Since an overseer is entrusted with God’s work, he must be blameless—not overbearing, not quick-tempered, not given to drunkenness, not violent, not pursuing dishonest gain.
For the overseer must be above reproach as God’s steward, not self-willed, not quick-tempered, not addicted to wine, not pugnacious, not fond of sordid gain,
An elder must live a blameless life because he is God’s minister. He must not be arrogant or quick–tempered; he must not be a heavy drinker, violent, or greedy for money.
It's important that a church leader, responsible for the affairs in God's house, be looked up to--not pushy, not short-tempered, not a drunk, not a bully, not money-hungry.
For it is necessary for a Bishop to be a man of virtue, as God’s servant; not pushing himself forward, not quickly moved to wrath or blows, not desiring profit for himself;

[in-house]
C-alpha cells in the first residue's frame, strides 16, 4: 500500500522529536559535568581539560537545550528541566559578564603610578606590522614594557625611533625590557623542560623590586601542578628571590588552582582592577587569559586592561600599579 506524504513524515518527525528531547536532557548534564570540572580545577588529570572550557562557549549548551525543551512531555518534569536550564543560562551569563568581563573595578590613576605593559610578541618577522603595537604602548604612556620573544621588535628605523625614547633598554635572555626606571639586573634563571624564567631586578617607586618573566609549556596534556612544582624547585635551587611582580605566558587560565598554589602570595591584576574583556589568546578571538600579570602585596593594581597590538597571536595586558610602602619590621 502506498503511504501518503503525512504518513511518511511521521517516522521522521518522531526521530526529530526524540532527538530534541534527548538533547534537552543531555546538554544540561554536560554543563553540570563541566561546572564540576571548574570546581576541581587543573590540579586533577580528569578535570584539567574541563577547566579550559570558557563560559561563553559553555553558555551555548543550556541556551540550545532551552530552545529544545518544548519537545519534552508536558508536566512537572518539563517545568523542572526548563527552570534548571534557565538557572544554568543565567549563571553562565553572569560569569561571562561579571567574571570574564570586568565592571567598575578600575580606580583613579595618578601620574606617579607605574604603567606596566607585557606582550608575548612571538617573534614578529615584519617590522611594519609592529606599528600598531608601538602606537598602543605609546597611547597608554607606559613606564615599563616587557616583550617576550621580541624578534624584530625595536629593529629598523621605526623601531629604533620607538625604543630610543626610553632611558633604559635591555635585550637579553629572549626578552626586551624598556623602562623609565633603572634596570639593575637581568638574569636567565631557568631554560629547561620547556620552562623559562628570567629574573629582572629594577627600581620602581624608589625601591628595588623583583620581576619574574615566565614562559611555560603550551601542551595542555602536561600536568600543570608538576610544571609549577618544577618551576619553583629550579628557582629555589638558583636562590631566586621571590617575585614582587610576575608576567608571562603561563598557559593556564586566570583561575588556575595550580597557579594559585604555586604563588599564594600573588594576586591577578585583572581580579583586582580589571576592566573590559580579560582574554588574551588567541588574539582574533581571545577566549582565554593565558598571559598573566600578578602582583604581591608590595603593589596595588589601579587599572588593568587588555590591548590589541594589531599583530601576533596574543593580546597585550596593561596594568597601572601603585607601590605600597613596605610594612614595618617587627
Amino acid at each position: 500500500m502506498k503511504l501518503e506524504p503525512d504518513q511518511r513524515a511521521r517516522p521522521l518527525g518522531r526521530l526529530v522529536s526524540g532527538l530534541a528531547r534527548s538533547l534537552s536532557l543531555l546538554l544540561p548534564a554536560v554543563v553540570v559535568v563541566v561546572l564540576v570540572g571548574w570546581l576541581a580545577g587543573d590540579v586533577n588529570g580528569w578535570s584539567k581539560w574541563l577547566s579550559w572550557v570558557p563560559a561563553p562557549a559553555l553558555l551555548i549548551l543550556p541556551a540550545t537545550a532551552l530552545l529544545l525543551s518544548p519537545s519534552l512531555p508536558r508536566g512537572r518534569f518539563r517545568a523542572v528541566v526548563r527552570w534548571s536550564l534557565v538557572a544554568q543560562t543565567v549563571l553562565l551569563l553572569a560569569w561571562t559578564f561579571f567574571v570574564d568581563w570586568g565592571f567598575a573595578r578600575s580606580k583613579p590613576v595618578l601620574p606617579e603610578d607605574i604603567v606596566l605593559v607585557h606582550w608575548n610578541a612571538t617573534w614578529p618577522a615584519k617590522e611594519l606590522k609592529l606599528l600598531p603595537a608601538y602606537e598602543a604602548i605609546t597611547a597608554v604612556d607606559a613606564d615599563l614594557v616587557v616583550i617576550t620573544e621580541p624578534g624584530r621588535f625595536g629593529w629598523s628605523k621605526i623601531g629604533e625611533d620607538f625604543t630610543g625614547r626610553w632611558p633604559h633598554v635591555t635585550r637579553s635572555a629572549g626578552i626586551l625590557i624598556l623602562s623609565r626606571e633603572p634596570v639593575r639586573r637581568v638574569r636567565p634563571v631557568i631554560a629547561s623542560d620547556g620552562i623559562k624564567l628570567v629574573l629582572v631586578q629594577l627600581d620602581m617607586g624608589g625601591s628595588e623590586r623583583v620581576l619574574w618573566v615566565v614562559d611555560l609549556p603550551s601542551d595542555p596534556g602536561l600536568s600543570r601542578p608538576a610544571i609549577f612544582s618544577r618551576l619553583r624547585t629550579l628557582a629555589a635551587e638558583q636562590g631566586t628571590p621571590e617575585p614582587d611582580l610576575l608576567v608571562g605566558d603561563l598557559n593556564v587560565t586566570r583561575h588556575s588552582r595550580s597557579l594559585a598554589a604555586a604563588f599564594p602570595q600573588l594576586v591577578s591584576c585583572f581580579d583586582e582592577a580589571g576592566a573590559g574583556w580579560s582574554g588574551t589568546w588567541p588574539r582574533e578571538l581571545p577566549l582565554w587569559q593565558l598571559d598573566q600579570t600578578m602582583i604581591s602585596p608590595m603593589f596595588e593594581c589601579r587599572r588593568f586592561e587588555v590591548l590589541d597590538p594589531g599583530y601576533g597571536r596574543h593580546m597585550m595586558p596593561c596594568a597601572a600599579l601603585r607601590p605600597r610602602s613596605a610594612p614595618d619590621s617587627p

For a bishop, as God’s steward, must be blameless; he must not be arrogant or quick-tempered or addicted to wine or violent or greedy for gain;
For a bishop must be blameless, as a steward of God, not self–willed, not quick–tempered, not given to wine, not violent, not greedy for money,
|NET © [draft] ITL|
|NET © Notes||
1 sn The overseer is another term for the same official position of leadership as the “elder.” This is seen in the interchange of the two terms in this passage and in Acts 20:17, 28, as well as in the parallels between these verses and 1 Tim 3:1-7.
2 tn Grk “as God’s steward.”